Sperm-Mediated Gene Transfer: Concepts and Controversies

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Sperm-mediated gene transfer (SMGT) represents a novel set of technologies for animal (or in the future, human) genetic modification using the sperm as a vector, as opposed to more traditional ...
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Models of Transgene Integration and Transmission

Pp. 117-124 (8)

Ilaria Sciamanna and Corrado Spadafora


The discovery that spermatozoa of essentially all species can spontaneously take up exogenous DNA and deliver it to oocytes at fertilization suggested their use as vectors of foreign information for the generation of transgenic animals. Hence a variety of protocols of sperm-mediated gene transfer (SMGT) have been developed in numerous species. The outcomes in stability and transmission of the exogenous sequences are highly heterogeneous, casting doubt on whether the generated animals are truly transgenic and leaving an open question as to the final fate of the DNA molecules delivered by sperm cells. Two findings have contributed to clarify the underlying molecular mechanism of SMGT: i) the discovery that DNA-loaded demembranated spermatozoa used in ICSI assays increase the yield of genuine transgenic mice, and ii) the identification of a reverse transcriptase (RT) activity in mature spermatozoa. When membrane-disrupted sperm cells are incubated with DNA prior to microinjection in oocytes, the foreign sequences are integrated in the host genome and a high proportion of the offspring are genuinely transgenic. In intact spermatozoa, instead, the foreign DNA binds to the plasma membrane, hence is internalised and undergoes a two-step reaction, first of transcription in RNA and then of reverse-transcription in cDNA copies; these cDNAs behave as transcriptionally competent retrogenes, are propagated as non-integrated extrachromosomal structures and are transmitted to the progeny in a non-Mendelian fashion. We have called this phenomenon sperm-mediated “reverse” gene transfer (SMRGT). These results point out the central role of the plasma membrane in the final fate of exogenous sequences as either integrated transgenes or extrachromosomal retrogenes. The latter underscore a previously unrecognised transgenerational genetics, and a form of non-Mendelian inheritance, mediated by an RT-dependent mechanism.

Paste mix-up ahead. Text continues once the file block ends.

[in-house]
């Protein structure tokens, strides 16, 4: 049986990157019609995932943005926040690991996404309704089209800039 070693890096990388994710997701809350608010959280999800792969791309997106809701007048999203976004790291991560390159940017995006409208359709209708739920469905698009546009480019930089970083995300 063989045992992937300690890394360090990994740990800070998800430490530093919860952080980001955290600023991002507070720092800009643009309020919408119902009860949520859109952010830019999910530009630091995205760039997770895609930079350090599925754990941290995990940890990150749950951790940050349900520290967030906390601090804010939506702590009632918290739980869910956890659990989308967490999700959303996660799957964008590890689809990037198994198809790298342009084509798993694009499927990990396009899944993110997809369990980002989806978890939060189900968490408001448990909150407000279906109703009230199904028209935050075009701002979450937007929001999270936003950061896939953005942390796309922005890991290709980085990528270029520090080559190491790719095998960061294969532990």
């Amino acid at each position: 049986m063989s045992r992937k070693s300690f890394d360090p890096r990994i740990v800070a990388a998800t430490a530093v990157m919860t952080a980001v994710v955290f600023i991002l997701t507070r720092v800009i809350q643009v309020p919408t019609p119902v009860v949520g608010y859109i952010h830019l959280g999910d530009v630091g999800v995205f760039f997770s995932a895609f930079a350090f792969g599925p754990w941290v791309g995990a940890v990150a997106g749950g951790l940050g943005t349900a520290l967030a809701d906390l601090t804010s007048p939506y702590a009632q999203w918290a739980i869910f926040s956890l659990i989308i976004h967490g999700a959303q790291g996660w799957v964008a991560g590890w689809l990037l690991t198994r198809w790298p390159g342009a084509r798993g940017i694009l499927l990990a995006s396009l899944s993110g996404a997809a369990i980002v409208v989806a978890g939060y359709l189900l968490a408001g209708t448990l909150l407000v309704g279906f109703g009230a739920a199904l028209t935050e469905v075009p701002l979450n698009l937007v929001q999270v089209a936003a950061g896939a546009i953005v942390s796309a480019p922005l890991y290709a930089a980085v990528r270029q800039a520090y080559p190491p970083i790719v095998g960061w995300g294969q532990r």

SMGT, Sperm, DNA binding, Sperm plasma membrane, Demembranated, Sperm cells, ICSI, Reverse Transcriptase, Episomal DNA, Retro-Genes, SMRGT, Non-Mendelian Genetics.


Italian National Health Institute, Viale Regina Elena 299, 00161 Rome, Italy